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Invest Ophthalmol Vis Sci. 2019 Jun 3;60(7):2716-2725. doi: 10.1167/iovs.18-26353.

Blast-Mediated Traumatic Brain Injury Exacerbates Retinal Damage and Amyloidosis in the APPswePSENd19e Mouse Model of Alzheimer's Disease.

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Department of Ophthalmology and Visual Sciences, The University of Iowa, Iowa City, Iowa, United States.
The Iowa City VA Center for the Prevention and Treatment of Visual Loss, Iowa City, Iowa, United States.
Department of Molecular Physiology and Biophysics, The University of Iowa, Iowa City, Iowa, United States.
Department of Neurology, University of Pittsburgh School of Medicine, Pittsburgh, Pennsylvania, United States.
Geriatric Research Education and Clinical Center, Pittsburgh VA Healthcare System, Pittsburgh, Pennsylvania, United States.
Department of Psychiatry, University of Pittsburgh School of Medicine, Pittsburgh, Pennsylvania, United States.



Traumatic brain injury (TBI) is a risk factor for developing chronic neurodegenerative conditions including Alzheimer's disease (AD). The purpose of this study was to examine chronic effects of blast TBI on retinal ganglion cells (RGC), optic nerve, and brain amyloid load in a mouse model of AD amyloidosis.


Transgenic (TG) double-mutant APPswePSENd19e (APP/PS1) mice and nontransgenic (Non-TG) littermates were exposed to a single blast TBI (20 psi) at age 2 to 3 months. RGC cell structure and function was evaluated 2 months later (average age at endpoint = 4.5 months) using pattern electroretinogram (PERG), optical coherence tomography (OCT), and the chromatic pupil light reflex (cPLR), followed by histologic analysis of retina, optic nerve, and brain amyloid pathology.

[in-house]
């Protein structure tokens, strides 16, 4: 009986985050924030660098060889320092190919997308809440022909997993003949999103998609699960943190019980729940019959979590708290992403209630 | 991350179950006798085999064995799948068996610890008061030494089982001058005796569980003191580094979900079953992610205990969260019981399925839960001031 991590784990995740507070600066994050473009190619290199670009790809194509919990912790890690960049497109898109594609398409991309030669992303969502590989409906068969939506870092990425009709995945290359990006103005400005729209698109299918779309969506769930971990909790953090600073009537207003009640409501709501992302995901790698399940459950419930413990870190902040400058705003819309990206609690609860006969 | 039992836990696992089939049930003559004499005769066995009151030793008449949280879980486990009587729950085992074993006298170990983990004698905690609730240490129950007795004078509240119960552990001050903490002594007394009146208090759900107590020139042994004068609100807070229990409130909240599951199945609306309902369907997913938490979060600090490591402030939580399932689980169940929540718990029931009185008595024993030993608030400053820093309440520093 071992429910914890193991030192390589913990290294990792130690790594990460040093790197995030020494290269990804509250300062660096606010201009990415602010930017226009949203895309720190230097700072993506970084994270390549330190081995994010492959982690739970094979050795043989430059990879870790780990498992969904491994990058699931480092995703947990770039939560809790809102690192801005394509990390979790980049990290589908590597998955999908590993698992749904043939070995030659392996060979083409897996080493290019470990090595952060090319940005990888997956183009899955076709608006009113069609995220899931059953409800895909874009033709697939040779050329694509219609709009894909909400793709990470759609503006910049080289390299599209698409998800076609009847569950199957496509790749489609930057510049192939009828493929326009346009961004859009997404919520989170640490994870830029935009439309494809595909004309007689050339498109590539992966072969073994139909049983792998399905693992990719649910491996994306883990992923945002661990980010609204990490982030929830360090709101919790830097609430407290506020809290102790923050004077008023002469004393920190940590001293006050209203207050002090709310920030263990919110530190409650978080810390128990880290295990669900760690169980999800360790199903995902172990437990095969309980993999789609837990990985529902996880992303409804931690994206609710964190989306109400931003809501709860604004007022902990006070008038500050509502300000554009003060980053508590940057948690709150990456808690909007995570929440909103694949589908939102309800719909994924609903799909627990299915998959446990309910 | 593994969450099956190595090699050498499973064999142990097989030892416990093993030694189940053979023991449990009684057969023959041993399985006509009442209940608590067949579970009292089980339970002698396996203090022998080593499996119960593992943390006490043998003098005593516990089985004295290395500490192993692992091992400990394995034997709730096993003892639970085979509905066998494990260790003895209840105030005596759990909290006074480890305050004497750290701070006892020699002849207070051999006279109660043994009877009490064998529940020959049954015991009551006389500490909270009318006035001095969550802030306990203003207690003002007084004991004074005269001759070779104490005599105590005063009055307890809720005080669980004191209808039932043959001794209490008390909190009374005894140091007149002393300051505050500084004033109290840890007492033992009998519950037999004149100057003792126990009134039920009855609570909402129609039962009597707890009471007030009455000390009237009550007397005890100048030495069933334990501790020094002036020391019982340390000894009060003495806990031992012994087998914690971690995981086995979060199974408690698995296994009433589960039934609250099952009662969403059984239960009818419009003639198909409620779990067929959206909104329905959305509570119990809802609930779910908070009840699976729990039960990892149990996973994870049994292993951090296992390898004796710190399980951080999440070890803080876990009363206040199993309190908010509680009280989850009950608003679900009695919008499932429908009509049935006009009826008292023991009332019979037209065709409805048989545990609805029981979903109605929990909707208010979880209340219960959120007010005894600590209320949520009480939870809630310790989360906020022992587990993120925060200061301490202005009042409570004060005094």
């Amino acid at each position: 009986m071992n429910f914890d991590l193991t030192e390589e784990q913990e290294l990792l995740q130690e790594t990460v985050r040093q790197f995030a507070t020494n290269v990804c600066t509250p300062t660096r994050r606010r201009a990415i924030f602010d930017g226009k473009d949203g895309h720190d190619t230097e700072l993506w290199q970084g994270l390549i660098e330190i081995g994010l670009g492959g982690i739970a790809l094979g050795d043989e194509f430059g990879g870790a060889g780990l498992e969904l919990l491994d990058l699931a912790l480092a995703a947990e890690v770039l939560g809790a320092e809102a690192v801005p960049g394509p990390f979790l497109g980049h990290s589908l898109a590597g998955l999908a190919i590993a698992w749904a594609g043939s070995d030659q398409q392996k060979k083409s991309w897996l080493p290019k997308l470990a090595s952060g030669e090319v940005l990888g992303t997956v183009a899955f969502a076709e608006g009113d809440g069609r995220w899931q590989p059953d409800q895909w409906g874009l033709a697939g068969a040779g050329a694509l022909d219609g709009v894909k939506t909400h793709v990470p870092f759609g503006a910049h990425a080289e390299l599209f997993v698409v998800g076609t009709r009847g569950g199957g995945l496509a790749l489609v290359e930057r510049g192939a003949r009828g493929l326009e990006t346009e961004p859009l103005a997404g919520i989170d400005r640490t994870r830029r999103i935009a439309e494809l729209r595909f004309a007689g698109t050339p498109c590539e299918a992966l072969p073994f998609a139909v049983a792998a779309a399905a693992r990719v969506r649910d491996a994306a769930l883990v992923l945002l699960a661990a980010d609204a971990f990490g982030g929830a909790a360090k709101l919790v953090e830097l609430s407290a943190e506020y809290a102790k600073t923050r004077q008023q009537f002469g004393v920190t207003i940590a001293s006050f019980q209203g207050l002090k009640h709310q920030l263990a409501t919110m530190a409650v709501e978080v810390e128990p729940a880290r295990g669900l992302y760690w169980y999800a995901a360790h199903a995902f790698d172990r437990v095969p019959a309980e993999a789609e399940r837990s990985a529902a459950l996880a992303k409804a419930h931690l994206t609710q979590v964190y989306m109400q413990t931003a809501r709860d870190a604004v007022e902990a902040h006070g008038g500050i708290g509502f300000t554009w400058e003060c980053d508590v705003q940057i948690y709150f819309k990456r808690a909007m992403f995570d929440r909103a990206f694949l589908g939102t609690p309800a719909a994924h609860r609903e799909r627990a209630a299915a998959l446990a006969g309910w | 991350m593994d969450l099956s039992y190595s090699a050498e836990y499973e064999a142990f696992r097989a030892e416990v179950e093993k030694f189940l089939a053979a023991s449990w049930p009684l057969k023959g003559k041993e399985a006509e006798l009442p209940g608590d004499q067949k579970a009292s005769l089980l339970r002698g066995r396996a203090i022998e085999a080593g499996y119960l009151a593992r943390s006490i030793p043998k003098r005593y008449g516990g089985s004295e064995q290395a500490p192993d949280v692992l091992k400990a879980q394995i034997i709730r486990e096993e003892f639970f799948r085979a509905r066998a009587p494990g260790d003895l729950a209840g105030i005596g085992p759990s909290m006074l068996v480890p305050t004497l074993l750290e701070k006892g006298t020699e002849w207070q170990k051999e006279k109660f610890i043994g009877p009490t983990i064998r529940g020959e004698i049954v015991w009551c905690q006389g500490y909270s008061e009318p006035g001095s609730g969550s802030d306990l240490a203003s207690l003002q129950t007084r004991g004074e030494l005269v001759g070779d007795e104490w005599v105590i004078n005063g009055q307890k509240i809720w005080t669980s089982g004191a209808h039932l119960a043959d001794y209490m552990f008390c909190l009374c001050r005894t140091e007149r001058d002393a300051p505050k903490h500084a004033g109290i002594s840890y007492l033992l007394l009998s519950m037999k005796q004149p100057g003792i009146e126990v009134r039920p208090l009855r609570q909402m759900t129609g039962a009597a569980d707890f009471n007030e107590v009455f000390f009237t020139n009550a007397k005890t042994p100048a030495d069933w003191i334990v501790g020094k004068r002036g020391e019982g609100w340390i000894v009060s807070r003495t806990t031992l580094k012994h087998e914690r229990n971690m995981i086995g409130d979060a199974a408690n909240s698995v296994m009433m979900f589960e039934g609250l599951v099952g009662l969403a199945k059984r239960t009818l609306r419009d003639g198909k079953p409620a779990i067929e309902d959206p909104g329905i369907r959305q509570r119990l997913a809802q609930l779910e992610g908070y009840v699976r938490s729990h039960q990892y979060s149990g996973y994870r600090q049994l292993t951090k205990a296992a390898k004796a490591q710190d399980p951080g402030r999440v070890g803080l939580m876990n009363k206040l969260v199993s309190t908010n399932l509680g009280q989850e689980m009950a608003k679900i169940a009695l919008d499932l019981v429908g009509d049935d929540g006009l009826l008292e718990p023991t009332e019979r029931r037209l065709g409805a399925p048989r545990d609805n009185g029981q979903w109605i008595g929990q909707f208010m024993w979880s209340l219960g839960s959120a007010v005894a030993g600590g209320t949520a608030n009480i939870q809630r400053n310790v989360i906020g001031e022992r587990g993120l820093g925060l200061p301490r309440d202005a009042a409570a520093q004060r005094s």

APP/PS1 mice exposed to blast TBI (TG-Blast) had significantly lower PERG and cPLR responses 2 months after injury compared to preblast values and compared to sham groups of APP/PS1 (TG-Sham) and nontransgenic (Non-TG-Sham) mice as well as nontransgenic blast-exposed mice (Non-TG-Blast). The TG-Blast group also had significantly thinner RGC complex and more optic nerve damage compared to all groups. No amyloid-β (Aβ) deposits were detected in retinas of APP/PS1 mice; however, increased amyloid precursor protein (APP)/Aβ-immunoreactivity was seen in TG-Blast compared to TG-Sham mice, particularly near blood vessels. TG-Blast and TG-Sham groups exhibited high variability in pathology severity, with a strong, but not statistically significant, trend for greater cerebral cortical Aβ plaque load in the TG-Blast compared to TG-Sham group.


When combined with a genetic susceptibility for developing amyloidosis of AD, blast TBI exposure leads to earlier RGC and optic nerve damage associated with modest but detectable increase in cerebral cortical Aβ pathology. These findings suggest that genetic risk factors for AD may increase the sensitivity of the retina to blast-mediated damage.


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